The first online astronomers will help CWRU debug and refine the telescope operations, says Earle Luck, professor and chair of CWRU's Department of Astronomy.
The robotic telescope will provide two ways of viewing images. The primary viewing mode will be deeper images taken with main observing instrumentation of the telescope. The other is a quick look through finder telescope. These quick images will be posted in real time to allow a browser to see where the telescope is pointed by the main observation request.
"You can put the telescope wherever you want in the observable sky as far as the software and hardware are concerned," he adds. The requests can range for viewing time from a fraction of a second to five minutes and can be a request for a simple image to images using colored filters in red, green, or blue.
Users also will need to provide the position of the object to be observed. This information is available through online astronomy catalogues, also linked to the site. As the site develops, Luck plans to add more user-friendly information to make it easier for all to access the telescope.
Luck conceived the idea of robotizing the telescope. The reflector telescope at the Nassau Station is one of three telescopes operated by CWRU's Department of Astronomy. The Nassau Station is situated on one of the highest hills in Ohio's Geauga County, approximately 30 miles east of Cleveland.
The robotic telescope is composed of the telescope and its associated instrumentation (camera and finder-guider), weather station, weather camera, and power controls for the dome. Each has its own software, which feeds information into a master control program. A computer-based scheduler in the Department of Astronomy will coordinate the requests and return the completed images and information to the telescope users.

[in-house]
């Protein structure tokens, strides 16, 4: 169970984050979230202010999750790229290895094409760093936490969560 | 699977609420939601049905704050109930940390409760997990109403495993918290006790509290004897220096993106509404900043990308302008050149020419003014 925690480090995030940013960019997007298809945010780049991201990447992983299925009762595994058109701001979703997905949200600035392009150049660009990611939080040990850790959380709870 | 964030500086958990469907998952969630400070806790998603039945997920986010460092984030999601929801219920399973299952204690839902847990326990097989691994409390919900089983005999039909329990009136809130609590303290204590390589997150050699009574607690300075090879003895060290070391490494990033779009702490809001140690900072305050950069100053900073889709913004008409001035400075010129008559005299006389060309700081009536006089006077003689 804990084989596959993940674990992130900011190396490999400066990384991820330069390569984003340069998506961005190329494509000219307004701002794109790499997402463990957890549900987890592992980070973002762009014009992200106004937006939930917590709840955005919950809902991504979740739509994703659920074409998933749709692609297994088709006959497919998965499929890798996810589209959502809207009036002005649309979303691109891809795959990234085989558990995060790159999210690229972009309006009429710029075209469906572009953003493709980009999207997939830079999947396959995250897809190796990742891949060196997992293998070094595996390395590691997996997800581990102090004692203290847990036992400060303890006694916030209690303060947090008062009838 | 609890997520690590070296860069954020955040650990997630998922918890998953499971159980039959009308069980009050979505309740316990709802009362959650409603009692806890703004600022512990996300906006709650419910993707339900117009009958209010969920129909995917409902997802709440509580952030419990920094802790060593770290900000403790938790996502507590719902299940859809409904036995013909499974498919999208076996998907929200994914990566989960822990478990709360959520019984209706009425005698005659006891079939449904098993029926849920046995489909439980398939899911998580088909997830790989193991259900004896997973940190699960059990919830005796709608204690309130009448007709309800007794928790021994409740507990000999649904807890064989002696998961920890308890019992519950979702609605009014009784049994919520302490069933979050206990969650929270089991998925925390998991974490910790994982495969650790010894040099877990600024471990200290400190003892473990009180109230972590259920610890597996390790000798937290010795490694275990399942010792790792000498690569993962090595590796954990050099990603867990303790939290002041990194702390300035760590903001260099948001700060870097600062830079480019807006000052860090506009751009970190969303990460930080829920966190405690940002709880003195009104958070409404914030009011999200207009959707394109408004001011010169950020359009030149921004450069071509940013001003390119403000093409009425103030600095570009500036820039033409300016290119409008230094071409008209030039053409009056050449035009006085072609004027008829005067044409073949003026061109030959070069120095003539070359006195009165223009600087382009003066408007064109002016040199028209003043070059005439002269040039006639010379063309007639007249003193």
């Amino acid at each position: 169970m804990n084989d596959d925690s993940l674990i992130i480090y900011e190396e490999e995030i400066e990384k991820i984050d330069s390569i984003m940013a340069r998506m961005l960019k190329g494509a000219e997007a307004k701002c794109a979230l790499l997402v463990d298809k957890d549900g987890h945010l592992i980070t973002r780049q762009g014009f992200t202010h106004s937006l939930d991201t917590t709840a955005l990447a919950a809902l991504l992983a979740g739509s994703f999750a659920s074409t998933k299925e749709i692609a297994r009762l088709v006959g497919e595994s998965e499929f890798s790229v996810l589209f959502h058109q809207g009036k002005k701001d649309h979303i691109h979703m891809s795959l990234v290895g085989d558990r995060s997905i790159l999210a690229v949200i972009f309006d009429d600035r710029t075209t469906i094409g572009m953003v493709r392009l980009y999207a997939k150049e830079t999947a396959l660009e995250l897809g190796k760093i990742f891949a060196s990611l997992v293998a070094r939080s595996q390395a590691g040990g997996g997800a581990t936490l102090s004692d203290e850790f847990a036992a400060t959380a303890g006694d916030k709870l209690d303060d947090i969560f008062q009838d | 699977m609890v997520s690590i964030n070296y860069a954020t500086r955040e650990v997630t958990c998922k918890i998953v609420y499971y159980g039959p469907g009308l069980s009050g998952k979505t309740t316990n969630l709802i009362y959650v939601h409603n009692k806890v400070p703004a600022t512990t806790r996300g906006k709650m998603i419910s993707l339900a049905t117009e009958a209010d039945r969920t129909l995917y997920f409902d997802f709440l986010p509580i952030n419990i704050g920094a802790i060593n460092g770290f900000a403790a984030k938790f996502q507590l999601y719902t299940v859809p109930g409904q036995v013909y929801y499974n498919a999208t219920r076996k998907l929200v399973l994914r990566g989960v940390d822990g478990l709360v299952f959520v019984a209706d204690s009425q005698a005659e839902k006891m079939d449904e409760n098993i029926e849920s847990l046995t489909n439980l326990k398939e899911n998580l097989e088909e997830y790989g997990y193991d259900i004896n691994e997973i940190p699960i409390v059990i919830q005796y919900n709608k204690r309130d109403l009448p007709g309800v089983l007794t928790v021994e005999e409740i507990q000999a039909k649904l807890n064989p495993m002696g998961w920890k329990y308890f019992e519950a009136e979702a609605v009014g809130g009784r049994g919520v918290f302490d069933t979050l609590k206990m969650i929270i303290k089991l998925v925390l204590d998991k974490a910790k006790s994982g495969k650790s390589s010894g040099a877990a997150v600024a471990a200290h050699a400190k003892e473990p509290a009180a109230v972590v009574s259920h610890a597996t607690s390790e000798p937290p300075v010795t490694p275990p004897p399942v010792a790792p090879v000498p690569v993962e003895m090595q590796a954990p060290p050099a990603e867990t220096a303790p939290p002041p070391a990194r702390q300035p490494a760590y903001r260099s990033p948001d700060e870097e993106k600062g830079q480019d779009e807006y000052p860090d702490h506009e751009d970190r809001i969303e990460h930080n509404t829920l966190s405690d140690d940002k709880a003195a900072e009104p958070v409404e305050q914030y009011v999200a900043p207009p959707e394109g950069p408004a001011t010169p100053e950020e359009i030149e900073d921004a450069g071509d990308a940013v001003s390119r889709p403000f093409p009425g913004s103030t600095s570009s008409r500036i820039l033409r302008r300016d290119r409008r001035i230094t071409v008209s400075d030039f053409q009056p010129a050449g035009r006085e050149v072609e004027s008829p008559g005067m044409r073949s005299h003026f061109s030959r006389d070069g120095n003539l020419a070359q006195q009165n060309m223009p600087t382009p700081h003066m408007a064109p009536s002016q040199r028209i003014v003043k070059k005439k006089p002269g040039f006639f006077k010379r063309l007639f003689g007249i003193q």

By mid-1999, a robotic spectrograph will also go online for those interested in information such as the chemical compositions of stars, how fast a star or galaxy is moving, and the temperature of the viewed object.
Linked to the telescope is a camera trained on Polaris (the North Star), in the direction of Lake Erie. The lake affects much of Northeast Ohio's weather conditions. If the Polaris monitor generates an all-clear signal for 30 minutes straight, the master controller will instruct the dome to open. Weather will be monitored every two minutes, with the dome closing in event of high humidity, rain, snow, extreme cold, or winds of 40 mph, any of which may damage the telescope's mirrors.
Because the station is located in a snow belt, Luck said the tricky part of installing weather equipment was to detect snow. He solved the problem by installing the snow detectors used to trigger the electric elements to melt snow from driveways.
Once the telescope has gathered the requested information, it will send a message to the telescope user that the observation is completed, with a link to a Web-accessible file of the images. A monitoring camera with a larger field of view is planned, which will look in the director of the requested image. Images from this camera will be posted in real time to the Nassau Station Web site.
The robotic telescope project received the support from the Martha Holden Jennings Foundation in Cleveland, the Case Alumni Association, the Offices of the CWRU President and Provost, and several private donors.
The telescope will become a teaching tool within the next year for area teachers as part of the Hands-On Universe science program to enable middle and high school students to learn math and physics through astronomy. The Hands-On Universe program from the Lawrence Berkeley National Laboratory is among a number of CWRU-community collaborations in the College of Arts and Sciences' Center for Science and Math Education, seeking to boost interests in these areas through discovery-based learning.
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